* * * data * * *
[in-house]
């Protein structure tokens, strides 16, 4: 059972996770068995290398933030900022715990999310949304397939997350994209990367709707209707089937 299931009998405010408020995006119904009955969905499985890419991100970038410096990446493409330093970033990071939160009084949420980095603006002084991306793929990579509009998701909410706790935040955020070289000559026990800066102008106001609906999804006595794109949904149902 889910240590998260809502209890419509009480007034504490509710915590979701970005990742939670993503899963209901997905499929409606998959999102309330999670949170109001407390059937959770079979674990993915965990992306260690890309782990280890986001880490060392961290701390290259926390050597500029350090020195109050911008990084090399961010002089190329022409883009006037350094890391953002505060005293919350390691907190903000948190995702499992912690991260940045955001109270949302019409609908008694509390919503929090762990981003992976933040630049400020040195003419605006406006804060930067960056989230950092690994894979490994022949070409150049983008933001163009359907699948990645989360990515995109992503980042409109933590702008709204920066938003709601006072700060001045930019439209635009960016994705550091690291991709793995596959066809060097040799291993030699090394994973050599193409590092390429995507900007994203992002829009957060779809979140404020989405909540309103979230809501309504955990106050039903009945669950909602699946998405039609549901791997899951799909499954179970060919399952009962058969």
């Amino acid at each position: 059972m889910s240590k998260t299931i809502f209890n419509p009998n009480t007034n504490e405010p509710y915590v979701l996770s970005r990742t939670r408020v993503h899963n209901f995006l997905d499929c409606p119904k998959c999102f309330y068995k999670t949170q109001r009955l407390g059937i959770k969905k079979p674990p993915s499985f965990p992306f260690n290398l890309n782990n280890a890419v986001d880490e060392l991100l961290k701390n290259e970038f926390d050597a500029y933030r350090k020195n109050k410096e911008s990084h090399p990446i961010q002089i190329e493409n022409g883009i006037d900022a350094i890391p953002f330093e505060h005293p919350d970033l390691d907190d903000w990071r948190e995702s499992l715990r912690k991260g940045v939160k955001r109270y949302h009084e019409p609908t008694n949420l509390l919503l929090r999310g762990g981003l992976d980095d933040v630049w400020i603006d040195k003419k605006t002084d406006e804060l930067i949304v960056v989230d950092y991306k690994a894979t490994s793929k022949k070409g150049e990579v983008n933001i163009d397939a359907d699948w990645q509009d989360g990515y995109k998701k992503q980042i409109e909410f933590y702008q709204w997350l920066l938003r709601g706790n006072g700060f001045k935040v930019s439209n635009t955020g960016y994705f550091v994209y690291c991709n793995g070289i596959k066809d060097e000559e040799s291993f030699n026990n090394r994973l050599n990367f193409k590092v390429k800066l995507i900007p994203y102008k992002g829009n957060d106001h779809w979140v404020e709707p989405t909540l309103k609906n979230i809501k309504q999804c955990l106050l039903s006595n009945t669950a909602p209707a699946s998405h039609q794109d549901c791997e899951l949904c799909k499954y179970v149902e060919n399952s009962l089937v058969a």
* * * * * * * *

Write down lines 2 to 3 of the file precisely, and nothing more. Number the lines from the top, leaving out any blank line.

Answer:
């Protein structure tokens, strides 16, 4: 059972996770068995290398933030900022715990999310949304397939997350994209990367709707209707089937 299931009998405010408020995006119904009955969905499985890419991100970038410096990446493409330093970033990071939160009084949420980095603006002084991306793929990579509009998701909410706790935040955020070289000559026990800066102008106001609906999804006595794109949904149902 889910240590998260809502209890419509009480007034504490509710915590979701970005990742939670993503899963209901997905499929409606998959999102309330999670949170109001407390059937959770079979674990993915965990992306260690890309782990280890986001880490060392961290701390290259926390050597500029350090020195109050911008990084090399961010002089190329022409883009006037350094890391953002505060005293919350390691907190903000948190995702499992912690991260940045955001109270949302019409609908008694509390919503929090762990981003992976933040630049400020040195003419605006406006804060930067960056989230950092690994894979490994022949070409150049983008933001163009359907699948990645989360990515995109992503980042409109933590702008709204920066938003709601006072700060001045930019439209635009960016994705550091690291991709793995596959066809060097040799291993030699090394994973050599193409590092390429995507900007994203992002829009957060779809979140404020989405909540309103979230809501309504955990106050039903009945669950909602699946998405039609549901791997899951799909499954179970060919399952009962058969």
């Amino acid at each position: 059972m889910s240590k998260t299931i809502f209890n419509p009998n009480t007034n504490e405010p509710y915590v979701l996770s970005r990742t939670r408020v993503h899963n209901f995006l997905d499929c409606p119904k998959c999102f309330y068995k999670t949170q109001r009955l407390g059937i959770k969905k079979p674990p993915s499985f965990p992306f260690n290398l890309n782990n280890a890419v986001d880490e060392l991100l961290k701390n290259e970038f926390d050597a500029y933030r350090k020195n109050k410096e911008s990084h090399p990446i961010q002089i190329e493409n022409g883009i006037d900022a350094i890391p953002f330093e505060h005293p919350d970033l390691d907190d903000w990071r948190e995702s499992l715990r912690k991260g940045v939160k955001r109270y949302h009084e019409p609908t008694n949420l509390l919503l929090r999310g762990g981003l992976d980095d933040v630049w400020i603006d040195k003419k605006t002084d406006e804060l930067i949304v960056v989230d950092y991306k690994a894979t490994s793929k022949k070409g150049e990579v983008n933001i163009d397939a359907d699948w990645q509009d989360g990515y995109k998701k992503q980042i409109e909410f933590y702008q709204w997350l920066l938003r709601g706790n006072g700060f001045k935040v930019s439209n635009t955020g960016y994705f550091v994209y690291c991709n793995g070289i596959k066809d060097e000559e040799s291993f030699n026990n090394r994973l050599n990367f193409k590092v390429k800066l995507i900007p994203y102008k992002g829009n957060d106001h779809w979140v404020e709707p989405t909540l309103k609906n979230i809501k309504q999804c955990l106050l039903s006595n009945t669950a909602p209707a699946s998405h039609q794109d549901c791997e899951l949904c799909k499954y179970v149902e060919n399952s009962l089937v058969a």